Gap's Banking on Your Never Changing Out of Those Yoga Pants


Oh, Gap. Whither Gap? “Dress Normal” didn’t get their flagship brand anywhere; Piperlime’s days are numbered. Now the company is trying to position itself for the newly dawning Age of Athleisure, betting everybody will start defaulting to yoga pants and leggings.

BuzzFeed reports on Gap Inc’s efforts with Athleta, their fitness brand launched in 2008, which they’re attempting to grow into a major chunk of the company. But they’re not selling this shit simply under the assumption that everybody in America’s going to spin class twice a week. No, they’re hoping to sell to the type of customer who wants you to know she goes to spin class twice a week (even if she maybe doesn’t). Explained brand president Nancy Green:

“We are not just selling activewear, we are selling lifestyle products for a woman who is very fitness-oriented,” Green explains. “We deliberately have a much broader range so we can fill a much bigger percentage of her closet versus just what she’s going to wear to the yoga studio or just what she’s going to wear to go running.”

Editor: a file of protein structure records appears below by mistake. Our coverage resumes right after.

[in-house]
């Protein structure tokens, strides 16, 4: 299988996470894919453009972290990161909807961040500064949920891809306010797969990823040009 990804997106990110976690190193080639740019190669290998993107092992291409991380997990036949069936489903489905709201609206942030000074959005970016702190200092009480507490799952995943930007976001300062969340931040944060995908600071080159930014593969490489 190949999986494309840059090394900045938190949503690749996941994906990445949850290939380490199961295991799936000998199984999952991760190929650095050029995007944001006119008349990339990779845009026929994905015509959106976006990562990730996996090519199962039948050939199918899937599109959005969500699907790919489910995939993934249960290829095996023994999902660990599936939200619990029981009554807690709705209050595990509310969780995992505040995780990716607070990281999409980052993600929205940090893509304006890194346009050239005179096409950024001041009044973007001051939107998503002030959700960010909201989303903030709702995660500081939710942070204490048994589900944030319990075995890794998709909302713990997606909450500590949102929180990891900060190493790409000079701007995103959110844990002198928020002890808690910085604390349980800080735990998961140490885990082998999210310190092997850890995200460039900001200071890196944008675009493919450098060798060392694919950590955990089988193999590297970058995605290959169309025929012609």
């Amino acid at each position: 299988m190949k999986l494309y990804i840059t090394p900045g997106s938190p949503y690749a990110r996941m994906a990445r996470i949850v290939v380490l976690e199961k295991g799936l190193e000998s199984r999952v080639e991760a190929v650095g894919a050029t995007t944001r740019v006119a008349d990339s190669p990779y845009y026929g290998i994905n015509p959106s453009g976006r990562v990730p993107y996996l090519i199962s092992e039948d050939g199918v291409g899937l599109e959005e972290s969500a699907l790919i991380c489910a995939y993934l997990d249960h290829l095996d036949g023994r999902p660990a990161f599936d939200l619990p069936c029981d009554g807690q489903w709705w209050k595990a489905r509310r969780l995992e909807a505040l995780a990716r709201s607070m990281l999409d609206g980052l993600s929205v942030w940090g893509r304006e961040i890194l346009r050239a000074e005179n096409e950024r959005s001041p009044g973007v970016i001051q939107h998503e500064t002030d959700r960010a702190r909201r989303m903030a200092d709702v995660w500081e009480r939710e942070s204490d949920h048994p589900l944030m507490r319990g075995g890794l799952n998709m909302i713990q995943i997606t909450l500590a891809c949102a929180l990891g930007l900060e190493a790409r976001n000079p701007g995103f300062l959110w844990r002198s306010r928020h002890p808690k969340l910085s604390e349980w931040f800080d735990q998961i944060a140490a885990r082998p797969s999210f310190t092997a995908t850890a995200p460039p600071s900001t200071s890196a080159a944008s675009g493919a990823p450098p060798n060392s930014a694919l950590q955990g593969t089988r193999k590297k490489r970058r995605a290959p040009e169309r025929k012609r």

They like to call it “performance lifestyle.” For instance, the sort of pants you can wear while biking to work without changing once you arrive at your desk. And of course, if they can make some money off the customer who went to spin class one time six months ago and never went back but really loved those pants, that’s all good too. “This generation is growing up in yoga pants and activewear,” Green added. This is what Lululemon hath wrought, of course:

Lululemon’s IPO filing back in 2007 noted that founder Chip Wilson had observed “the increasing number of women participating in sports, and specifically yoga,” and saw a lack of style amid functional, comfortable athletic apparel. More importantly, the company believed that people were increasingly wearing technical athletic gear in casual settings “to create a healthy lifestyle perception.” In other words, it was becoming fashionable to give off the vibe, via clothing, that you were active and mindful — particularly among educated women. Whether you really were was another matter entirely.

Miss you already, denim.

Photo via AP Images.

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